• Top 5 Used Cars that Teen Drivers Won’t Hate

For helping to find the best cars for teens, the internet is completely useless. (Um, present company excepted.) Of course, you probably already know that, having likely found this article in your Google search results among similar lists compiled by people who have long forgotten life before mortgages. Oh, yes, Forbesdo tell how every teen would simply love a 2012 Kia. Because that’s totally a thing that your average 16-year-old could afford to buy and insure, and it will never wind up hidden in shame at the back of the biggest parking lot available. Yup. Rock on, old people.

But, maybe that’s being a little unfair to parents. Fact is, most teens will end up with hand-me-downs anyway, and you want them to have something that’s reliable, practical and above all, safe. The sobering reality here is that automobile accidents are by far the No.1 killer of people 15 to 19 years old. Forget suicide, murder, poisoning and drugs like The Reefer — car accidents typically kill more teens every year than all of those things combined.

So, there’s a fine balance to strike here. As a parent, you don’t want to put your kids in a deathtrap or encourage them to be self-destructive hooligans. But as a teenager, it’s pretty much your full-time job to be a self-destructive hooligan. About the only thing both parties can agree on is that they don’t want to spend a fortune in buy-in, insurance and gas.

So, here’s Topspeed’s list of five vehicles that tick everybody’s boxes — or at least make for a decent compromise. We’re going back 20 years, primarily on the basis that hand-me-downs and buying cheap are primary considerations for most people. But unlike most people, we’re also going to take into account style, customization opportunities, how the car fits into the average teen’s lifestyle, and (deep breath) even sportiness. In short, all the stuff that goes into picking out a car that teens won’t hate.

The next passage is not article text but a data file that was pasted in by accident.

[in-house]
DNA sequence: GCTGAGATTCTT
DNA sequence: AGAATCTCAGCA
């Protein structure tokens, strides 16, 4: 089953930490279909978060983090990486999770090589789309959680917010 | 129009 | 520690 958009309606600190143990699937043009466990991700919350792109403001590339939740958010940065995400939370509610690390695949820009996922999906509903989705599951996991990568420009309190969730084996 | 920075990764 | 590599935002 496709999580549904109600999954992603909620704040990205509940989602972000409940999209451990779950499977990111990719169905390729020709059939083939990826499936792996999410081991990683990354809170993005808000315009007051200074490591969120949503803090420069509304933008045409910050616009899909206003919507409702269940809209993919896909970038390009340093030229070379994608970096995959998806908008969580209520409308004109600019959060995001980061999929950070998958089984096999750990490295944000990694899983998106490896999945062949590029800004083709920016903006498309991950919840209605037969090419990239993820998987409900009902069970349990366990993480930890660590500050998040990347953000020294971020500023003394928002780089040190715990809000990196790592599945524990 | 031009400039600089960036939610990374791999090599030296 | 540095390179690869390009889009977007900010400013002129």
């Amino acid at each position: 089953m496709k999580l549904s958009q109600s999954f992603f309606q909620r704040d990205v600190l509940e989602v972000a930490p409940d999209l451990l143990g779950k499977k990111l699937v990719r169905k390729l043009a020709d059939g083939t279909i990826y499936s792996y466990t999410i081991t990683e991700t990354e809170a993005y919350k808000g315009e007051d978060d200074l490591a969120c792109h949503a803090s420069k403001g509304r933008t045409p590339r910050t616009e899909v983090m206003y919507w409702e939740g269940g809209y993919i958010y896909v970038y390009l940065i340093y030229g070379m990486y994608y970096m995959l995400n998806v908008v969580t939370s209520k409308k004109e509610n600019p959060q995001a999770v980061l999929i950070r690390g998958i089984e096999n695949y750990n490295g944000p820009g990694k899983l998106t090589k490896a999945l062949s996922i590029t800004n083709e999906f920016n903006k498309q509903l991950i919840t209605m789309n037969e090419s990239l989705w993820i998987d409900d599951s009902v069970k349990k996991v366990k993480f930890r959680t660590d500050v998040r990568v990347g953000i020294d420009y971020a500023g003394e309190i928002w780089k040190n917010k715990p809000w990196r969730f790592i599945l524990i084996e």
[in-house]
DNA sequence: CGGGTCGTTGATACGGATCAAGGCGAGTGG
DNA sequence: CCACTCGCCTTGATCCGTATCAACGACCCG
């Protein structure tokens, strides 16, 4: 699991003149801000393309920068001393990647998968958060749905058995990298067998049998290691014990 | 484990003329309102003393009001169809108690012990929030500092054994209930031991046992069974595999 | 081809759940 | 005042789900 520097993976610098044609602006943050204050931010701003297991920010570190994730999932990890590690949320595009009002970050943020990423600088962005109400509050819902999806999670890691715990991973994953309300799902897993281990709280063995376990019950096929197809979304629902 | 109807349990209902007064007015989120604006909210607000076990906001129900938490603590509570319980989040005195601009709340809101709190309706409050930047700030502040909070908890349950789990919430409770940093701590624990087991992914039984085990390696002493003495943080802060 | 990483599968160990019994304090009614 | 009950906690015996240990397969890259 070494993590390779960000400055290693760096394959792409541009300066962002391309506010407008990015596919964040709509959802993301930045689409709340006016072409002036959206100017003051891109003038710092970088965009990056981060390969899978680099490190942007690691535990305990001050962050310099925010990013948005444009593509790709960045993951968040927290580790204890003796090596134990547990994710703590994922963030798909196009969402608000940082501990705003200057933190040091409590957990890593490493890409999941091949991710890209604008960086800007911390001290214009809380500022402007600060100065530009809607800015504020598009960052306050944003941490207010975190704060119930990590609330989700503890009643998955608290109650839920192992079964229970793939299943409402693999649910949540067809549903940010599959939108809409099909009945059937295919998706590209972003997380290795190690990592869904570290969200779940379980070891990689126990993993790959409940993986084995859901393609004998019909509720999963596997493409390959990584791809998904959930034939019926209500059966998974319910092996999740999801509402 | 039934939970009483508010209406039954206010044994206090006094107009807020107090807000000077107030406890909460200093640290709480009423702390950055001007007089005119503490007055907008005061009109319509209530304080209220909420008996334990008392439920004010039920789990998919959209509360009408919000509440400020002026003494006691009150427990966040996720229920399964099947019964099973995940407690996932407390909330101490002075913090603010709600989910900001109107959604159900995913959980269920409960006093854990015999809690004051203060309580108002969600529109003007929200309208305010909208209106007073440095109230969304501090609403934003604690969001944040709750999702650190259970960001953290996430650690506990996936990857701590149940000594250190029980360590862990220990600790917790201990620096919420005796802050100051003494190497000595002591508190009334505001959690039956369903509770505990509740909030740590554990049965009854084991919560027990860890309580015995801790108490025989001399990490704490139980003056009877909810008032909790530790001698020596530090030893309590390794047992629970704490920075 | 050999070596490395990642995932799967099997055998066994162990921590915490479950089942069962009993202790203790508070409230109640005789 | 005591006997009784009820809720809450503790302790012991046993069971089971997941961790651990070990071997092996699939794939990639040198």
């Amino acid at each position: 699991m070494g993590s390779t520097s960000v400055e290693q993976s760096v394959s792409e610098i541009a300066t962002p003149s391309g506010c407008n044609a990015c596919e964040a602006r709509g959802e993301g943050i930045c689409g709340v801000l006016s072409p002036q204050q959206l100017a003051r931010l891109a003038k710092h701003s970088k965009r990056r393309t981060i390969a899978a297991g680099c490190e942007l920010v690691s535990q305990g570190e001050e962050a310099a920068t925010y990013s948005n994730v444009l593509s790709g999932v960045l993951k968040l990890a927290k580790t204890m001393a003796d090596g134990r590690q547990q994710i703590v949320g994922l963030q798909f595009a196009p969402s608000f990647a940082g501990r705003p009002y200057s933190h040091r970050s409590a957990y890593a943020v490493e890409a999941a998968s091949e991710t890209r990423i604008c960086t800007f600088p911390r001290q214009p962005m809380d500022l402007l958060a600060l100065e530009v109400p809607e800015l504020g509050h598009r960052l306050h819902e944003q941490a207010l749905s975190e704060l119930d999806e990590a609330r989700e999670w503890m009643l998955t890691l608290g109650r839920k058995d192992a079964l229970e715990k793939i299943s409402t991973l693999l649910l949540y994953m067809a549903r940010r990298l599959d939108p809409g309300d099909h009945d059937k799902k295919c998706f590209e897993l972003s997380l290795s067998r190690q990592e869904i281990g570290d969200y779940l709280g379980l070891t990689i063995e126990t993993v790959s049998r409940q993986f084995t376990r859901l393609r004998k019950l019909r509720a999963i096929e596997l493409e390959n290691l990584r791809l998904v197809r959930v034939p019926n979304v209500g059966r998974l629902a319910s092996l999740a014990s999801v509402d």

Continue reading for the full story.

What Not to Buy

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Teens have very specific criteria for what’s worthy of hatred, and certain kinds of vehicle are guaranteed to elicit at least an eye roll. Before launching into specific recommendations, here are a few general guidelines on vehicles to avoid.

Anything specifically designed to move more than four adults, primarily station wagons, vans and minivans. — Exceptions granted for SUVs.

"Cute Ute" Crossovers — Exceptions granted for cheerleaders.

Pickup Trucks — Exceptions granted for former Confederate States.

Sub-Compacts — Exceptions granted for hybrids and electrics as ideological statements, or gas-engine sub-compacts for purposes of irony.

Full-Sized Sedans — Exceptions granted for old cop cars, and anything made before 1992.

Jeeps — Exceptions granted for flat-fender Wranglers and XJ Cherokees.

Scooters and Anything From Korea — Exceptions granted for purposes of irony only.

Now, with our field narrowed down a bit, let’s get into some specific recommendations.

Almost Any V-6 or V-8 SUV

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It almost doesn’t matter if you go with a Ford Explorer, Chevy Suburban, Dodge Durango, Toyota 4Runner, or any other brand you prefer — an mid- or full-sized SUV offers pretty much an ideal balance of factors from both a parent and teen’s perspective.